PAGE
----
Ellen Paddock: World Traveler Becomes Expert on Durham Gangs
As the child of a military dad, Ellen Paddock grew up in many different countries, including Egypt, Tunisia and Germany. With a background in the Middle East and many of its cultures, she came to Duke and quickly chose Arabic as her major. After her freshman year, she interned at the U.S. Embassy in Tunisia.
But her trajectory changed course after her sophomore year, when she accepted a DukeEngage internship with the Durham Economic Resource Center. She spent the summer teaching job and life skills to men and women who faced barriers to employment for reasons such as a criminal history. After this experience she decided to add a second major in public policy and to spend her next summer in Durham as well, as a research assistant for the Criminal Justice Resource Center.
"I knew that I wanted to learn more about the juvenile justice system, and my thought process was that this was such a complex issue and I had no idea where to start," said Paddock. "So I actually approached the head of the Juvenile Crime Prevention Council (JCPC) in Durham and said, 'If you could put a researcher for free on any question that you guys want to know about right now, what would it be?'"
The JCPC was struggling with the paradox of why the number of young people involved in gangs was rising while youth crime was staying relatively flat. This seemed counterintuitive, and it gave Paddock the starting point for her senior thesis project. She looked at police data on gang-specific crimes and surveyed Durham Public School teachers about gang violence in schools to assess gang prevalence in schools and neighborhoods.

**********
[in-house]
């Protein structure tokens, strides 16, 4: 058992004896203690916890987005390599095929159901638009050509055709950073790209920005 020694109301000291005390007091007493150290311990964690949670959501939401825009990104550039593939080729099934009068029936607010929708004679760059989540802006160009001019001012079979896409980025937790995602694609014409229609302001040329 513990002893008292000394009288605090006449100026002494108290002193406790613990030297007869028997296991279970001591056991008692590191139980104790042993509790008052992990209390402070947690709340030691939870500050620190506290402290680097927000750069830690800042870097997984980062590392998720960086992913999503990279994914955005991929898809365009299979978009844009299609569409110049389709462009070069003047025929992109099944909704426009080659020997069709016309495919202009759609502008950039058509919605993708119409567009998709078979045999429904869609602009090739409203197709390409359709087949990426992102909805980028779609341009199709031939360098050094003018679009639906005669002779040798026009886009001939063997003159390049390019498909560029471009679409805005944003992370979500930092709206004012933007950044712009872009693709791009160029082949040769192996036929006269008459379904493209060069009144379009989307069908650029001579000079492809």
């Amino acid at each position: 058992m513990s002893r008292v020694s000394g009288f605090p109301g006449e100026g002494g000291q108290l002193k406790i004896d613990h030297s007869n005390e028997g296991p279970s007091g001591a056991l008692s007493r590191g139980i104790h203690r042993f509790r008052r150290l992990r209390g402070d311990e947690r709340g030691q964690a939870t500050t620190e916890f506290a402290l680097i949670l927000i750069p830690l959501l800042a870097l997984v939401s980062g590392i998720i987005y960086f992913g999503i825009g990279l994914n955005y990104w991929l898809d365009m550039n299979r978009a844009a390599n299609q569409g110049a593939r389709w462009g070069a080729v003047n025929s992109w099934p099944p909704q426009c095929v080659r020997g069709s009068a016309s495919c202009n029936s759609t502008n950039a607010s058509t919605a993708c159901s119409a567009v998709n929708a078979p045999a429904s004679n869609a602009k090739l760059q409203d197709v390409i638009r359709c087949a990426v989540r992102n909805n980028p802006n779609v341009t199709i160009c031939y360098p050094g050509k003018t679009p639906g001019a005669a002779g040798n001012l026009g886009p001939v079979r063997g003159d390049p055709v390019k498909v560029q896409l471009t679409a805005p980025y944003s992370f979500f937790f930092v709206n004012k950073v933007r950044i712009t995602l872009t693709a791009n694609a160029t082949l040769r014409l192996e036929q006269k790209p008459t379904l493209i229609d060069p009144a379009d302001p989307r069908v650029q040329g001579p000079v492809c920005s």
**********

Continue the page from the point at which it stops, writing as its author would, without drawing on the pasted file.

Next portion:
"Ellen is one of the hardest-working, most determined students I've supervised," said Professor Phil Cook, her thesis advisor. "To gather data on gang members in Durham required that she go through difficult human-subject review processes by Duke, the schools and the courts. She finally succeeded in clearing those hurdles and gathered an amazing amount of data from interviews with the youths, teachers, court counselors and others. By the end she knew as much about gangs in Durham as any cop or social worker."
Paddock discovered that the metrics for determining the number of members in a gang were severely flawed. There is a stark difference between gang members and gang associates, and it is important to differentiate between the two when assessing the number of youths involved in gang activity. The original data did not account for the fact that gang members go through a formal induction process, whereas gang associates can display an affiliation through the clothes they wear or simply the neighborhoods they live in.
Another trend, according to Paddock, is "younger kids, more girls and more middle-class kids" involved in gangs. Much of this is a repercussion of a large boom in gang membership in the 1980s and 1990s. These members are now having children, who in turn become involved with gang activities.
Paddock narrowed her focus to Durham's current gang reduction strategies. She found that Durham's gang intervention program relied on referrals, which were only provided to those arrested for gang violence. This meant that many who might be interested in disassociating with a gang did not have access to the intervention program unless they were arrested first.
Paddock suggested starting a hotline in Durham that gang members or their teachers could call anonymously in order to seek help leaving a gang. Paddock presented her work before the Juvenile Crime Prevention Council and has been working with the Project BUILD gang intervention program in Durham, but so far the hotline has not been implemented. She has, however, seen an increase in gang-intervention resources geared towards Hispanic youth, including a new bilingual outreach worker who will soon begin work with BUILD, as she had recommended in her thesis.
"Her findings were of considerable interest to the county's Criminal Justice Resource Center," Cook said. "At the Sanford School we place a high value on engaging with local agencies and public officials. Ellen's research can help make our community safer and more just. "
Paddock has accepted a job as a research assistant at the Urban Institute's Justice Policy Center.
"As much as I learned while writing my thesis, it barely scratched the surface of all of the complexities, inefficiencies and often injustices that permeate the U.S. criminal justice system," Paddock said. "In the long term, this is something I'd like to help change, but for now I think an important first step is to learn as much as I can."